Surgical Technology International XX - Surgical Overview
Article title:

Reduced Port Surgery: An Economical, Ecological, Educational, and Efficient Approach to Development of Single Port Access Surgery

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Erica R Podolsky, MD
Surgical Research Fellow and Resident,
Department of Surgery
Drexel University College of Medicine
Philadelphia, PA

Laura St. John-Dillon RN, MBA
Service Line Manager, General/Vascular Surgery
Hahnemann University Hospital
Philadelphia, PA

Stephanie A. King, MD, FACOG
Director, Department of Gynecologic Oncology
Drexel University College of Medicine
Philadelphia, PA


Paul G. Curcillo II, MD
Vice Chairman and Associate Professor,
Department of Surgery
Director, Robotics and Minimally Invasive Surgery
Drexel University College of Medicine
Philadelphia, PA

There has been an emergence of reduced port techniques for laparoscopic surgery over the past three years. Although growing in presentations and papers, few scientific studies have yet to be published demonstrating benefits and risks of these techniques. In particular, very little is mentioned regarding the increased costs. This brings to the forefront the concept that the development of new surgical techniques should adhere to safe standards of surgery and undergo continued evaluation during development to ensure they maintain safety, and are able to be reproduced by our colleagues. Evaluation also needs to focus on costs, both economical and ecological.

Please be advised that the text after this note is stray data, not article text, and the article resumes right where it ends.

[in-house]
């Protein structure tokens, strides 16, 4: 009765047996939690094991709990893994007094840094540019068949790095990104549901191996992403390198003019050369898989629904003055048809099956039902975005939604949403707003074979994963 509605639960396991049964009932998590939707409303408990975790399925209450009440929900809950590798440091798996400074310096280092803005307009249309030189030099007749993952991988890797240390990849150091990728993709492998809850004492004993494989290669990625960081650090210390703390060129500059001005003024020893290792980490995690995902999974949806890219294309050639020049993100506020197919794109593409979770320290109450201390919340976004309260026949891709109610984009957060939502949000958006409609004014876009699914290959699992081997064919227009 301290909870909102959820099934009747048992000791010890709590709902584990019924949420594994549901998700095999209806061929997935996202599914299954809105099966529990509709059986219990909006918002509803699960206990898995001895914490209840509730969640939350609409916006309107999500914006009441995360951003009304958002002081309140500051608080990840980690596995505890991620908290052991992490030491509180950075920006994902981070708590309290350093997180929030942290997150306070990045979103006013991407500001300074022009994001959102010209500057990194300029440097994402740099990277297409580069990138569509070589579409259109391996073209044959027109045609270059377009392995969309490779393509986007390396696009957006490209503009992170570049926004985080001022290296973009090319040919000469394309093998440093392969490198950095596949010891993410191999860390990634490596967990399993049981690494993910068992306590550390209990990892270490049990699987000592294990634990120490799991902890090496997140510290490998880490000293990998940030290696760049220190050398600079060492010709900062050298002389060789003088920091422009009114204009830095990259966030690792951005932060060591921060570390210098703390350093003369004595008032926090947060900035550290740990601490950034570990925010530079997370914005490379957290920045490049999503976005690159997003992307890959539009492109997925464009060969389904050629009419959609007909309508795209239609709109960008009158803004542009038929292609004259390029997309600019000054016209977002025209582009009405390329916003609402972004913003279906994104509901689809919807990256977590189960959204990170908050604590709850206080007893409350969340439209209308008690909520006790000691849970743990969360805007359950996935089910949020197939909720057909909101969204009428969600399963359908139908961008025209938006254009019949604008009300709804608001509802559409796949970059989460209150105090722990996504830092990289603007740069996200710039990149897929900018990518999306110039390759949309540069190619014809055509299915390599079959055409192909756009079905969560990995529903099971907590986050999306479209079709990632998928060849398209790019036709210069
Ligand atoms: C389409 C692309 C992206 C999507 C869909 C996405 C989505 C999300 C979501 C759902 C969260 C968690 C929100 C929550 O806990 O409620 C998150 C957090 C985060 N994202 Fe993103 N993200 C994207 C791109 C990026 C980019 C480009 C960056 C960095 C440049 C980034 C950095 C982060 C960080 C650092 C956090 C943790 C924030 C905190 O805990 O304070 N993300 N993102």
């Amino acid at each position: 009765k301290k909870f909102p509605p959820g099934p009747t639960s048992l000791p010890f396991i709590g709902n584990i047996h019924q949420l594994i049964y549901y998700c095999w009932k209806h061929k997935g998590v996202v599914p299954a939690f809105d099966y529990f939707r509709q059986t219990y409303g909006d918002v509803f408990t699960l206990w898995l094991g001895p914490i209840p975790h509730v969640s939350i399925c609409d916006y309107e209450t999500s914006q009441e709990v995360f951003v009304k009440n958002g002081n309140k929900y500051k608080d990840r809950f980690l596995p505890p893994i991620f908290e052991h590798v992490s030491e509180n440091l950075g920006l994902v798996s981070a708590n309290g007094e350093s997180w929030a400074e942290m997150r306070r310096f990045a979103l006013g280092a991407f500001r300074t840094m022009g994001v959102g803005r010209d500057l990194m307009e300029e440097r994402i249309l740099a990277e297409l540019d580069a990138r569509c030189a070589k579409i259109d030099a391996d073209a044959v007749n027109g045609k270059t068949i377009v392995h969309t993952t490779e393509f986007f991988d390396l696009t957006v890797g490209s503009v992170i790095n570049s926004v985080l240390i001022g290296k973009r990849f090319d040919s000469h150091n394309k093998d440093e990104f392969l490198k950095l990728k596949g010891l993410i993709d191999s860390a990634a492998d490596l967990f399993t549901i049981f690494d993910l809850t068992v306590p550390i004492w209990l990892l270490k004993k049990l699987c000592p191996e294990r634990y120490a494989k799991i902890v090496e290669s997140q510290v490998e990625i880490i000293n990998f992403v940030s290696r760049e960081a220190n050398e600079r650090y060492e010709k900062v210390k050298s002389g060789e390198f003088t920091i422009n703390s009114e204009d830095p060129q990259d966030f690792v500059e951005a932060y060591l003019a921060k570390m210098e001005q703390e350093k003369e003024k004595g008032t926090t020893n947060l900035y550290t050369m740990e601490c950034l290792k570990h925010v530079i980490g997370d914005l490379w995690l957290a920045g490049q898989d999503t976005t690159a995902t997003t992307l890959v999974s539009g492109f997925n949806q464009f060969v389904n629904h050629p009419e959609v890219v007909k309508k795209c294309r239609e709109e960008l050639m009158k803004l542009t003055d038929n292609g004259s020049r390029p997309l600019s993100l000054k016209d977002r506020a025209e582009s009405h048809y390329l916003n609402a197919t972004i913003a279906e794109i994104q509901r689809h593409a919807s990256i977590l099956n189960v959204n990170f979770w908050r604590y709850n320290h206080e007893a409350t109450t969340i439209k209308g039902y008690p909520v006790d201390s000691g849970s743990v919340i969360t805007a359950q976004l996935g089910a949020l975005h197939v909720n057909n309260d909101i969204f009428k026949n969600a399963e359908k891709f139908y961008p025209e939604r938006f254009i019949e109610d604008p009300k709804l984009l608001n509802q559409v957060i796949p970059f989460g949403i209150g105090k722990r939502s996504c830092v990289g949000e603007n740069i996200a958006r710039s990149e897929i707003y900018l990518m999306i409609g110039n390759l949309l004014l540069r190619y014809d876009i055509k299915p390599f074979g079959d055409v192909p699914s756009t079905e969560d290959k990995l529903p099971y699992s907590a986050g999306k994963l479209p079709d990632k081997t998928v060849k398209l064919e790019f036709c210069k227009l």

A review of our first three years experience of single port access surgery has been done. Costs in terms of both the potential economic and environmental impact have also been evaluated as compared with multiport procedures.
In the first 36 months of this evolving technique, we were able to mimic multiport procedures with similar results. The costs of single port access are less than comparable multiport procedures, both in terms of dollars as well as medical waste.
We are able to now offer "proof of concept" of a novel reduced port procedure from four important aspects in the development of new surgical techniques. We demonstrate comparable results in terms of outcomes and safety, improvement in financial and environmental costs, as well as showing initial success with training and application of the procedure by our colleagues.



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